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Wilmot Cancer Institute provides the full spectrum of care for leukemia and other blood disorders, from initial diagnosis and treatment to recovery and rehabilitation. Our oncologists, and even many of our nurses, specialize in blood cancers.

In addition, Wilmot’s Blood and Marrow Transplant Program is one of the top in New York State, performing nearly 160 transplants in 2015. Learn more about certifications and credentials Wilmot has received for its quality care.

We work in multidisciplinary teams. Multidisciplinary means that our care providers include experts with a variety of specialties: surgeons, medical oncologists, radiation oncologists, pathologists, radiologists, nurse practitioners, nurses, chaplains, social workers and clinical researchers. They work together on your case to provide the most personalized care possible.

Blood cancer symptoms

People who have leukemia or myeloma may begin to feel worse or may find that they have changes in lab work that warrant further attention.

Blood cancers often produce symptoms that are similar to mononucleosis, pneumonia or the flu. Therefore, initial symptoms are not always recognized immediately. See a doctor if you experience fever, night sweats, fatigue, unintended weight loss, loss of appetite, shortness of breath, feeling weak, dizzy or light-headed, and swollen lymph nodes.

Other symptoms possibly related to leukemia or myeloma include:

  • Bone and/or joint pain
  • Recurring infections
  • Blood clotting problems
  • Bruising easily or having a bruise that doesn’t go away
  • Excessive nosebleeds or bleeding gums
  • Small red spots, called petechiae, which results from bleeding under the skin.

In some cases, symptoms might also include feeling cold, headaches, slurred speech, confusion, and becoming full on little food.

How is leukemia diagnosed?

Getting an accurate diagnosis is essential to getting the best treatment. Some types of blood cancer can be difficult to diagnose, but Wilmot has an in-house pathology team with expertise in leukemia and blood disorders to provide a precise diagnosis. The following information also pertains to diagnosis of myeloma:

Leukemia cellsMedical history and physical examination: This includes a complete medical history and assessment of risk factors and symptoms. A doctor may check for lumps, swollen lymph nodes, examine the skin, and generally assess your health.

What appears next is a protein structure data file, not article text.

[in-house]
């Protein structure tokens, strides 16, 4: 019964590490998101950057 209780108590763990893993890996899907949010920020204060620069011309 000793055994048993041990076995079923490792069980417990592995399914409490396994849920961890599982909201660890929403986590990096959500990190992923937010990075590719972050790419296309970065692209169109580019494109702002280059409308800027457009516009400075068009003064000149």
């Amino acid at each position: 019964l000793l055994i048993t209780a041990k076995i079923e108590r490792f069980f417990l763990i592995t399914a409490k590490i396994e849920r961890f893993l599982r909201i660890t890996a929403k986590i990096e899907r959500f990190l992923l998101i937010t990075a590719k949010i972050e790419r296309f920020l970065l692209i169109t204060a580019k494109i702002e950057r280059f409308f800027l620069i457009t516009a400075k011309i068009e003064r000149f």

Lab and blood tests: Drawing blood and testing it in the laboratory allows pathologists to view your white blood cell counts, red blood cell counts, platelet counts and other information. Abnormalities as well as too many or too few of a type of cell can point to a leukemia. Usually more testing will be needed at that point to determine the specific type of cancer.  

Bone marrow biopsy/aspiration: Because blood cancer starts in the bone marrow, pathologists often need to examine the marrow. For this procedure, doctors place a needle into the body (usually the pelvis) and extract a small piece of tissue and bone marrow liquid. Pathologists examine the extracted material under a microscope.

Flow cytometry/immunohistochemistry: This type of diagnostic test can classify cells based on proteins they contain, to identify a specific type of leukemia. It’s also referred to as immunophenotyping.

Imaging: This includes x-rays, CT scans, MRI, PET scans, ultrasound, and bone scans.

Lumbar puncture (spinal tap): If doctors suspect cancer may have spread to the brain or fluid around the brain, a lumbar puncture may be needed to see if leukemia cells are present in the spinal cord or brain. 

Cytochemistry: Dyes are used to help identify substances found in cells that could help identify the type of leukemia present.

Molecular testing: These tests can include:

  • Cytogenetics, which allows pathologists look at a patient’s chromosomes to determine if any have changed.
  • Fluorescent in situ hybridization or FISH, which allows pathologists use fluorescent dyes that only attach to certain genes or chromosomes, allowing them to find chromosome changes that are too small to be seen with a microscope.
  • Polymerase chain reaction, a test similar to FISH that can detect even smaller changes in cells.